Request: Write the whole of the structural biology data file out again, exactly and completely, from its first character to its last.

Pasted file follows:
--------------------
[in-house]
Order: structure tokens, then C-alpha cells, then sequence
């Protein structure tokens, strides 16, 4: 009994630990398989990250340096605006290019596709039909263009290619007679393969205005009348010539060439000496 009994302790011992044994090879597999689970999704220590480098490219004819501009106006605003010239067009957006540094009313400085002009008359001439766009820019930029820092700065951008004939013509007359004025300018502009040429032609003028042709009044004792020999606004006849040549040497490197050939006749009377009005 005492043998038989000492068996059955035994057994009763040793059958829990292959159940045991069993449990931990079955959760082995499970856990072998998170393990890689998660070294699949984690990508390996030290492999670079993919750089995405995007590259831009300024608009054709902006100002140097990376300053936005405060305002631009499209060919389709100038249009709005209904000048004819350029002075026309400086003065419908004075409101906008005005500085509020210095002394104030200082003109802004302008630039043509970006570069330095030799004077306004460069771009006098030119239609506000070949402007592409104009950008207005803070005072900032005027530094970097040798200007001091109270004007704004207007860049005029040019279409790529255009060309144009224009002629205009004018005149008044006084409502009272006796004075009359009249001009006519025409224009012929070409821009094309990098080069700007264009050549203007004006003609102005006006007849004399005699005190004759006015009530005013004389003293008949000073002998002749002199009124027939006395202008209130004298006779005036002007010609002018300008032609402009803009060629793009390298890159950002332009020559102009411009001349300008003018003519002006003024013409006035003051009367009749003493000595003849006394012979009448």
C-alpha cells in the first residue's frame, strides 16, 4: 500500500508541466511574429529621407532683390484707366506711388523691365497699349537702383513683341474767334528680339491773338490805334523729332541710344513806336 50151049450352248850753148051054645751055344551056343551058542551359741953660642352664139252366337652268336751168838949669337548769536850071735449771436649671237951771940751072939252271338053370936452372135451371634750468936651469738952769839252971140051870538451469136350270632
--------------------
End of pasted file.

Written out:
[in-house]
Order: structure tokens, then C-alpha cells, then sequence
């Protein structure tokens, strides 16, 4: 009994630990398989990250340096605006290019596709039909263009290619007679393969205005009348010539060439000496 009994302790011992044994090879597999689970999704220590480098490219004819501009106006605003010239067009957006540094009313400085002009008359001439766009820019930029820092700065951008004939013509007359004025300018502009040429032609003028042709009044004792020999606004006849040549040497490197050939006749009377009005 005492043998038989000492068996059955035994057994009763040793059958829990292959159940045991069993449990931990079955959760082995499970856990072998998170393990890689998660070294699949984690990508390996030290492999670079993919750089995405995007590259831009300024608009054709902006100002140097990376300053936005405060305002631009499209060919389709100038249009709005209904000048004819350029002075026309400086003065419908004075409101906008005005500085509020210095002394104030200082003109802004302008630039043509970006570069330095030799004077306004460069771009006098030119239609506000070949402007592409104009950008207005803070005072900032005027530094970097040798200007001091109270004007704004207007860049005029040019279409790529255009060309144009224009002629205009004018005149008044006084409502009272006796004075009359009249001009006519025409224009012929070409821009094309990098080069700007264009050549203007004006003609102005006006007849004399005699005190004759006015009530005013004389003293008949000073002998002749002199009124027939006395202008209130004298006779005036002007010609002018300008032609402009803009060629793009390298890159950002332009020559102009411009001349300008003018003519002006003024013409006035003051009367009749003493000595003849006394012979009448």
C-alpha cells in the first residue's frame, strides 16, 4: 500500500508541466511574429529621407532683390484707366506711388523691365497699349537702383513683341474767334528680339491773338490805334523729332541710344513806336 50151049450352248850753148051054645751055344551056343551058542551359741953660642352664139252366337652268336751168838949669337548769536850071735449771436649671237951771940751072939252271338053370936452372135451371634750468936651469738952769839252971140051870538451469136350270632